Microsoft search engine Bing has won an auction (opens in new tab) held by Google to determine which apps will be served as options to Android (opens in new tab) users when selecting their default search engine.
The auction follows an antitrust settlement in Europe, which saw Google (opens in new tab) ordered to loosen its stranglehold on the search market. The company’s solution was to auction off positions on the Android search engine choice screen to market rivals, country by country.
For the period October 1 to December 31, Bing (which also powers the Windows 10 search facility) will feature on the Android choice screen in countries including the United Kingdom, Ireland, Spain, Italy, the Netherlands and more.
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As part of the same auction, search competitor info.com secured choice screen positions in all 31 countries, PrivacyWall won a place in 22 and GMX in 16.
Privacy-focused search engine DuckDuckGo was the biggest loser this time around, winning a measly eight slots overall - and mostly in smaller markets.
Windows 10 search engine
It’s fair to say that Bing isn’t the most popular search engine around today. According to Statcounter data (opens in new tab) for August, while the service is the second largest in the world, it holds just 3.06% market share.
That’s despite the fact that Windows 10 is installed on circa 60% of computers (opens in new tab) worldwide, which equates to more than a billion machines.
For contrast, Google controls a whopping 93.24% of the search market, illustrating precisely why European regulators felt the need to intervene.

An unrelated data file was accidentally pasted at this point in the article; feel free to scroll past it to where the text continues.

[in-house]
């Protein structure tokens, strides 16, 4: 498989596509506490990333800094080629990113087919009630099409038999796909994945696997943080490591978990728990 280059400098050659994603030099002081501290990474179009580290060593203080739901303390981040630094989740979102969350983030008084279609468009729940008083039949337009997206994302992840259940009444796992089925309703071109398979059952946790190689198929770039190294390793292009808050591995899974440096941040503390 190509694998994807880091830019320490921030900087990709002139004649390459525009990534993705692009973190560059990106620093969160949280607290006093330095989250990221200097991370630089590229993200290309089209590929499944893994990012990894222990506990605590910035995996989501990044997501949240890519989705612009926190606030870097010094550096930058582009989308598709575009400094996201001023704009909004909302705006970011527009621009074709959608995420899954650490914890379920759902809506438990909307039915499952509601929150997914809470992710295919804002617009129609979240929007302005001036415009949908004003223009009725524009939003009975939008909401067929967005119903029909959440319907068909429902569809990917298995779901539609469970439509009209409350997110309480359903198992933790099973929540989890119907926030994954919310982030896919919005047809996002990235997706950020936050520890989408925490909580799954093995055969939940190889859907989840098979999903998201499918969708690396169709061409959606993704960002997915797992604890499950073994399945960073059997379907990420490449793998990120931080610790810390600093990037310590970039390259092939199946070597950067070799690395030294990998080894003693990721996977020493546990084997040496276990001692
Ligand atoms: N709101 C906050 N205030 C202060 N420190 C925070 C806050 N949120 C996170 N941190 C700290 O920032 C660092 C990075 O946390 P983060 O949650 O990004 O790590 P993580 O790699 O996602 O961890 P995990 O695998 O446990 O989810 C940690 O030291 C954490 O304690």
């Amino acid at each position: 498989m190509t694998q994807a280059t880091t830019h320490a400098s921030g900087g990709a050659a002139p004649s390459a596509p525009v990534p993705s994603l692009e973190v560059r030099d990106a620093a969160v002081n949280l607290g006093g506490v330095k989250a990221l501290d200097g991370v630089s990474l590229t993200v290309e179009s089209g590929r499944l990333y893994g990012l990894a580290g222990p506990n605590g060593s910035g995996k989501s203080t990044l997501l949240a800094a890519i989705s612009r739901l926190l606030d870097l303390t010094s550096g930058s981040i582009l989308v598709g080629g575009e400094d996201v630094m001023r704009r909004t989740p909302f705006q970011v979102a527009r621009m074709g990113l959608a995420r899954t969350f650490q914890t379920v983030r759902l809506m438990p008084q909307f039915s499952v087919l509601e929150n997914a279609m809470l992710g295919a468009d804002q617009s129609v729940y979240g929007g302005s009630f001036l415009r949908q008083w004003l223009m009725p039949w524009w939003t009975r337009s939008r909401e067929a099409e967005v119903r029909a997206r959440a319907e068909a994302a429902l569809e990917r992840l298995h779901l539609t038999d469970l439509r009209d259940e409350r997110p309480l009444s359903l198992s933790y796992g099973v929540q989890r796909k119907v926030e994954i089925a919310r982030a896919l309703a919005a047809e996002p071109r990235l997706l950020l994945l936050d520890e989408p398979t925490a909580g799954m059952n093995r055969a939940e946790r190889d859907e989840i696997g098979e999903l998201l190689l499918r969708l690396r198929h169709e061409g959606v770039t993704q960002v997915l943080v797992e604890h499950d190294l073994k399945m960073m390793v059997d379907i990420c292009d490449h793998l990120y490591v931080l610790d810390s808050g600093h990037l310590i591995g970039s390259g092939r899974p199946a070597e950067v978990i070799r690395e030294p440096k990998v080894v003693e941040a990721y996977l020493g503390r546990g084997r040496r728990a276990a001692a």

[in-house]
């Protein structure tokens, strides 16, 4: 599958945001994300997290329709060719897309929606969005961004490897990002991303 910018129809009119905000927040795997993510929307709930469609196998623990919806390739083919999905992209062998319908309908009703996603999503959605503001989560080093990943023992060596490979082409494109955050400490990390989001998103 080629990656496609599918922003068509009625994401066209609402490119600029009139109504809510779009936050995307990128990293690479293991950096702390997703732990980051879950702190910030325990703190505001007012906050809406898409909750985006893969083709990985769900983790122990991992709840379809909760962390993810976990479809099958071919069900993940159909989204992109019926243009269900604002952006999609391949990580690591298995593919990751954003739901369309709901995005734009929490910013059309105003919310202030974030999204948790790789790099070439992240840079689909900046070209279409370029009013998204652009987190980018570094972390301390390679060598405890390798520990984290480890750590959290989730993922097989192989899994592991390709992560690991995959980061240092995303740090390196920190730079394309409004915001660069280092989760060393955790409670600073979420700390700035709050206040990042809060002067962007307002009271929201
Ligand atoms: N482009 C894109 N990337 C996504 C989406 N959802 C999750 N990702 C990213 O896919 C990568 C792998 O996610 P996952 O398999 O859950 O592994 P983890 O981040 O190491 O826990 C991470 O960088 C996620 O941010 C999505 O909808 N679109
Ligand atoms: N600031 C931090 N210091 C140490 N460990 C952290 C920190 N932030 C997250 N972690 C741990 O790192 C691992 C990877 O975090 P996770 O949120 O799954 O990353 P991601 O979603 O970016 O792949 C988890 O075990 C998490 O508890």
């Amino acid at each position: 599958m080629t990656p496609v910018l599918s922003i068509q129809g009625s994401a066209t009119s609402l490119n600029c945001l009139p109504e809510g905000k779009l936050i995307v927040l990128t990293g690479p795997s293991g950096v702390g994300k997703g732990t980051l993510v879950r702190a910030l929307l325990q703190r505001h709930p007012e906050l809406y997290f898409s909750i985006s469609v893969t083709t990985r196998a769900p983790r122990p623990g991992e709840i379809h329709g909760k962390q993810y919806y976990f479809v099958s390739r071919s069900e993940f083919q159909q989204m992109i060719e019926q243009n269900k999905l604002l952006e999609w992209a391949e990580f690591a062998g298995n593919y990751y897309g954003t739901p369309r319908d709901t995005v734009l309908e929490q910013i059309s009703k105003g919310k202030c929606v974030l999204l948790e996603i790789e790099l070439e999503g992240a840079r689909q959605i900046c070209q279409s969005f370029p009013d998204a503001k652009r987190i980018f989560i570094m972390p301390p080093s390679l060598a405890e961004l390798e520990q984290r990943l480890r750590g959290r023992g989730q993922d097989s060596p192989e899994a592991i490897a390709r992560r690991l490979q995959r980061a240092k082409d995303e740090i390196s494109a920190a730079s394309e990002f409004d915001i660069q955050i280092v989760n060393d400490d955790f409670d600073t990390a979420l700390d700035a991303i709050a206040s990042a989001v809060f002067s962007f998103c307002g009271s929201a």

Microsoft is doing its best to improve its position in the market; competing in auctions for default slots on mobile platforms is just one part of a wider campaign to improve Bing’s standing.
The company has also doubled down on efforts to promote its web browser, Edge (which uses Bing for search queries by default), revitalized earlier this year with the launch of a much-improved Chromium-based version (opens in new tab).
The latest Windows 10 update, for example, appeared to forcibly install Microsoft Edge (opens in new tab) onto users’ devices, whether they want it or not.
The latest version of the browser will also be impossible to uninstall (opens in new tab) via traditional methods. Users will have to go to the trouble of using a Windows 10 command line tool (opens in new tab) to rid themselves of the application.
It remains to be seen, however, whether Microsoft’s new strategy will allow Bing to launch a genuine challenge to Google’s long-standing supremacy in search.
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